Meitner and Noether -- Posted by wostraub on Tuesday, March 9 2010

Speaking
of Lise Meitner, here is the July 12, 1933 testimonial that Hermann
Weyl wrote on behalf of another prominent Jewish researcher, the noted
mathematician Emmy Noether:

Emmy Noether has attained a
prominent position in current mathematical research – by virtue of her
unusual deep-rooted prolific power, and of the central importance of
the problems she is working on together with their interrelationships.
Her research and the promising nature of the material she teaches
enabled her in Göttingen to attract the largest group of students. When
I compare her with the two woman mathematicians whose names have gone
down in history, Sophie Germain and Sonja Kowalewska, she towers over
them due to the originality and intensity of her scientific
achievements. The name Emmy Noether is as important and respected in
the field of mathematics as Lise Meitner is in physics.

She
represents above all "Abstract Algebra." The word "abstract" in this
context in no way implies that this branch of mathematics is of no
practical use. The prevailing tendency is to solve problems using
suitable visualizations, i.e. appropriate formation of concepts, rather
than blind calculations. Fräulein Noether is in this respect the
legitimate successor of the great German theorist R. Dedekind. In
addition, Quantum Theory has made Abstract Algebra the area of
mathematics most closely related to physics.

In this field, in
which mathematics is currently experiencing its most active progress,
Emmy Noether is the recognized leader, both nationally and
internationally.

It is interesting to note that Weyl's testimonial, which was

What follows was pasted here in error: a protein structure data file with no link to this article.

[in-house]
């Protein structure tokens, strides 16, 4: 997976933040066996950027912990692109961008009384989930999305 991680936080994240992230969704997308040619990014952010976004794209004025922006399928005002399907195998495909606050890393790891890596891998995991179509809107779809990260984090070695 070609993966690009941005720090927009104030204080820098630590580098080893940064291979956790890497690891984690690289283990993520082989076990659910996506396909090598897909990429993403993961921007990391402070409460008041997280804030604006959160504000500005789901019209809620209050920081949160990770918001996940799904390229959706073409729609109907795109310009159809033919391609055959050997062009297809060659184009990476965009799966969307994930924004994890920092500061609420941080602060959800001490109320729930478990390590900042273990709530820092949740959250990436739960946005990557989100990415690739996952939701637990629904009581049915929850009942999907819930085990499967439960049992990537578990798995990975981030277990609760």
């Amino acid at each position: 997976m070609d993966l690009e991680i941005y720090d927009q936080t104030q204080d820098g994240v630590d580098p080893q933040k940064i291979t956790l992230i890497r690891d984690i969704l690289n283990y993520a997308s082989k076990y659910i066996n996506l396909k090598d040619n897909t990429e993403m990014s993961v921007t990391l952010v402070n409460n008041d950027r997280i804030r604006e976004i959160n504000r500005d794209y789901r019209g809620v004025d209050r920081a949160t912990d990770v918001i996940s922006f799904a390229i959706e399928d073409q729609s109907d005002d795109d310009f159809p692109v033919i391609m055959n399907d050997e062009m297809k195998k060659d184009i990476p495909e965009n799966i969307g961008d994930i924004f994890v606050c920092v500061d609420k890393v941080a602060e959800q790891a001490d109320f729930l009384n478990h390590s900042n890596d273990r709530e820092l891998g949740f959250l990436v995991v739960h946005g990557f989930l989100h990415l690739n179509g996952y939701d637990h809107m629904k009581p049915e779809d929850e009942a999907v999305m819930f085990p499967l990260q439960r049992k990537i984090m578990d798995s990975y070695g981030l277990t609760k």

subsequently submitted to the Ministerium
in Berlin, failed in its attempt to save Noether from dismissal from
her university teaching job by the Nazis (in April 1933, they initiated
the summary firing of all Jewish teachers and public service workers in
Germany).

Meitner and Noether were both secular, non-practicing Jews, but of
course it was their race
alone that motivated Nazi hatred against them and their kind. But what
made Noether's tenure even more unstable involved her reputation as an
anti-war pacifist.

I'm guessing, but what probably "saved"
Meitner (if that's the right word) was the fact that she was a noted
nuclear physicist and close friend and colleague of the brilliant
radiochemist Otto Hahn, who also spoke to the Nazis on her behalf.
Meitner remained in Berlin until 1938, when even the great Hahn could
no longer protect her.

Emmy Noether (1882-1935) shortly before her
death

In
view of Weyl's mention of Meitner and his references to the implication
that abstract algebra is not "practical," it seems also probable that
the Nazis at the time simply valued nuclear physics more than
mathematics, although in 1933 no one could have known about the fissile
properties of uranium 235. That was not elucidated until 1939, and even
then it is doubtful that Germany recognized its awesome potential as
bomb material. It is ironic that, had the Nazis retained the services
of the many brilliant Jewish scientists and mathematicians that they
kicked out, Germany's atomic experiments might have had a much more
frightening outcome.

I find it also ironic that Meitner
routinely worked with radioactive materials but lived to be almost 90,
unlike Marie Curie, whose exposure to radium was almost certainly
responsible for her death by anemia at the age of 66. By comparison,
Noether died at the relatively young age of 53, felled by infection
following routine surgical removal of an ovarian cyst. In view of this,
and speaking as a non-mathematician myself, I'm tempted to believe that
mathematics is indeed more hazardous than physics!